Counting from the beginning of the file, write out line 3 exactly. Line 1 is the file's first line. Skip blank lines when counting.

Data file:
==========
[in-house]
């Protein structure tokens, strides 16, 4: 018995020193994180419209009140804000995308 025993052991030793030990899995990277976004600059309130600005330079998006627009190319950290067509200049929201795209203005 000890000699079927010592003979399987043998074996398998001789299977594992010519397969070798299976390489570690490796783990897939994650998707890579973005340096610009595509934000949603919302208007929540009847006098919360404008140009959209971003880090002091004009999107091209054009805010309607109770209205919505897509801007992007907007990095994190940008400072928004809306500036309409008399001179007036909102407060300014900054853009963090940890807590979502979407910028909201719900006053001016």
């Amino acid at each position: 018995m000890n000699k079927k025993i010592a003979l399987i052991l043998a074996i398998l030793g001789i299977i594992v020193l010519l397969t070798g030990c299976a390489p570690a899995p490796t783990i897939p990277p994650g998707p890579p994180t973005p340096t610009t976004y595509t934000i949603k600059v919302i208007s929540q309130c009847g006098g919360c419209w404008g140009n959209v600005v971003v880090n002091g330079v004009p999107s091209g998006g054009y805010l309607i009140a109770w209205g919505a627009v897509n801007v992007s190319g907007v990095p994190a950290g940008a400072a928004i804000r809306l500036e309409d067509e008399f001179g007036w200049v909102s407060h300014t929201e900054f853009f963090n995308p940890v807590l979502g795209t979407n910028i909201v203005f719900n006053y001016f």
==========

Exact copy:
């Amino acid at each position: 018995m000890n000699k079927k025993i010592a003979l399987i052991l043998a074996i398998l030793g001789i299977i594992v020193l010519l397969t070798g030990c299976a390489p570690a899995p490796t783990i897939p990277p994650g998707p890579p994180t973005p340096t610009t976004y595509t934000i949603k600059v919302i208007s929540q309130c009847g006098g919360c419209w404008g140009n959209v600005v971003v880090n002091g330079v004009p999107s091209g998006g054009y805010l309607i009140a109770w209205g919505a627009v897509n801007v992007s190319g907007v990095p994190a950290g940008a400072a928004i804000r809306l500036e309409d067509e008399f001179g007036w200049v909102s407060h300014t929201e900054f853009f963090n995308p940890v807590l979502g795209t979407n910028i909201v203005f719900n006053y001016f």